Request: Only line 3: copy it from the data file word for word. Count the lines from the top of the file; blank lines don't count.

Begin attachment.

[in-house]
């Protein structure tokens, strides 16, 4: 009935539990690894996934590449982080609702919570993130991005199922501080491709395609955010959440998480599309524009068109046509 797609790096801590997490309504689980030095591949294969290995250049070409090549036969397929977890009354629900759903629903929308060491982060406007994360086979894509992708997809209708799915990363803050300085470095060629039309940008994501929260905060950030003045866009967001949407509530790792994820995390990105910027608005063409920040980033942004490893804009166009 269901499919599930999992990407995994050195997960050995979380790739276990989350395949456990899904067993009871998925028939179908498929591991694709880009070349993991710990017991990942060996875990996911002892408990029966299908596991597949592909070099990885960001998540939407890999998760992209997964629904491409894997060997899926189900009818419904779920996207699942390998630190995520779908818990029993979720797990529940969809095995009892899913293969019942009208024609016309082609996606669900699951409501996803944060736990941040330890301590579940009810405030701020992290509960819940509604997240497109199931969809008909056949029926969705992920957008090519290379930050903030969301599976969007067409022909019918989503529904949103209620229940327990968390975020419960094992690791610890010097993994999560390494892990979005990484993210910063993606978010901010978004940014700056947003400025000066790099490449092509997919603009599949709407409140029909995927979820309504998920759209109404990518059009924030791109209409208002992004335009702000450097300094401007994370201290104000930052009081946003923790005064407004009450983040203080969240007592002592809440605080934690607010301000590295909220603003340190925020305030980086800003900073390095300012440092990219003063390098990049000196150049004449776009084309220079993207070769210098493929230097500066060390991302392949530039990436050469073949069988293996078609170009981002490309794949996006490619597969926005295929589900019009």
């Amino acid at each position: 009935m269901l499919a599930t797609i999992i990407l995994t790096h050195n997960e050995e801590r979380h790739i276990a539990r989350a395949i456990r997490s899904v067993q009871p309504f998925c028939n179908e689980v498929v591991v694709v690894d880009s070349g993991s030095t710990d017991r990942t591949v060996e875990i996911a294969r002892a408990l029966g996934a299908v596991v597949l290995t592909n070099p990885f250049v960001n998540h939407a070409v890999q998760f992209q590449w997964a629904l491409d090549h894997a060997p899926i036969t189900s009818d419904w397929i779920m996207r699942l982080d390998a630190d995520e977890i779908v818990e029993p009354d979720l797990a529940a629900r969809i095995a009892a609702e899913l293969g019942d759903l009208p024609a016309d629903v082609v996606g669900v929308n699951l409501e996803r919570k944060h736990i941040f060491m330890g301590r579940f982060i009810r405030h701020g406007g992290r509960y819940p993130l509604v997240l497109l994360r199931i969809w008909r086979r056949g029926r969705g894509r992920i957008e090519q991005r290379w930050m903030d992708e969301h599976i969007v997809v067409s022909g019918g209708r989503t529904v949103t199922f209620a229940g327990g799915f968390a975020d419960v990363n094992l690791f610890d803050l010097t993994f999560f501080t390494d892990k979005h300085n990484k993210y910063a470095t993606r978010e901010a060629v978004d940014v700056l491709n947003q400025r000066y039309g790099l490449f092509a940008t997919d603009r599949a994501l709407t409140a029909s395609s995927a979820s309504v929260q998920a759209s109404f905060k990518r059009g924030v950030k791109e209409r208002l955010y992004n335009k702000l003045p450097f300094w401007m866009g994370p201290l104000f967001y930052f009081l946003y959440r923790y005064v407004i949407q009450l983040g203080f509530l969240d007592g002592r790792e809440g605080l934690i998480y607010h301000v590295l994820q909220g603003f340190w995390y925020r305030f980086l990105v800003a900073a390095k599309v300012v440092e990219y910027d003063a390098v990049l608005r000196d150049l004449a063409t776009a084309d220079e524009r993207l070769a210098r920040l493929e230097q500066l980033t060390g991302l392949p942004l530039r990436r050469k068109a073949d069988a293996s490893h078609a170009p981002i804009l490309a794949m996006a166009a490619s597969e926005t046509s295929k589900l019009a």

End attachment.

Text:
């Amino acid at each position: 009935m269901l499919a599930t797609i999992i990407l995994t790096h050195n997960e050995e801590r979380h790739i276990a539990r989350a395949i456990r997490s899904v067993q009871p309504f998925c028939n179908e689980v498929v591991v694709v690894d880009s070349g993991s030095t710990d017991r990942t591949v060996e875990i996911a294969r002892a408990l029966g996934a299908v596991v597949l290995t592909n070099p990885f250049v960001n998540h939407a070409v890999q998760f992209q590449w997964a629904l491409d090549h894997a060997p899926i036969t189900s009818d419904w397929i779920m996207r699942l982080d390998a630190d995520e977890i779908v818990e029993p009354d979720l797990a529940a629900r969809i095995a009892a609702e899913l293969g019942d759903l009208p024609a016309d629903v082609v996606g669900v929308n699951l409501e996803r919570k944060h736990i941040f060491m330890g301590r579940f982060i009810r405030h701020g406007g992290r509960y819940p993130l509604v997240l497109l994360r199931i969809w008909r086979r056949g029926r969705g894509r992920i957008e090519q991005r290379w930050m903030d992708e969301h599976i969007v997809v067409s022909g019918g209708r989503t529904v949103t199922f209620a229940g327990g799915f968390a975020d419960v990363n094992l690791f610890d803050l010097t993994f999560f501080t390494d892990k979005h300085n990484k993210y910063a470095t993606r978010e901010a060629v978004d940014v700056l491709n947003q400025r000066y039309g790099l490449f092509a940008t997919d603009r599949a994501l709407t409140a029909s395609s995927a979820s309504v929260q998920a759209s109404f905060k990518r059009g924030v950030k791109e209409r208002l955010y992004n335009k702000l003045p450097f300094w401007m866009g994370p201290l104000f967001y930052f009081l946003y959440r923790y005064v407004i949407q009450l983040g203080f509530l969240d007592g002592r790792e809440g605080l934690i998480y607010h301000v590295l994820q909220g603003f340190w995390y925020r305030f980086l990105v800003a900073a390095k599309v300012v440092e990219y910027d003063a390098v990049l608005r000196d150049l004449a063409t776009a084309d220079e524009r993207l070769a210098r920040l493929e230097q500066l980033t060390g991302l392949p942004l530039r990436r050469k068109a073949d069988a293996s490893h078609a170009p981002i804009l490309a794949m996006a166009a490619s597969e926005t046509s295929k589900l019009a």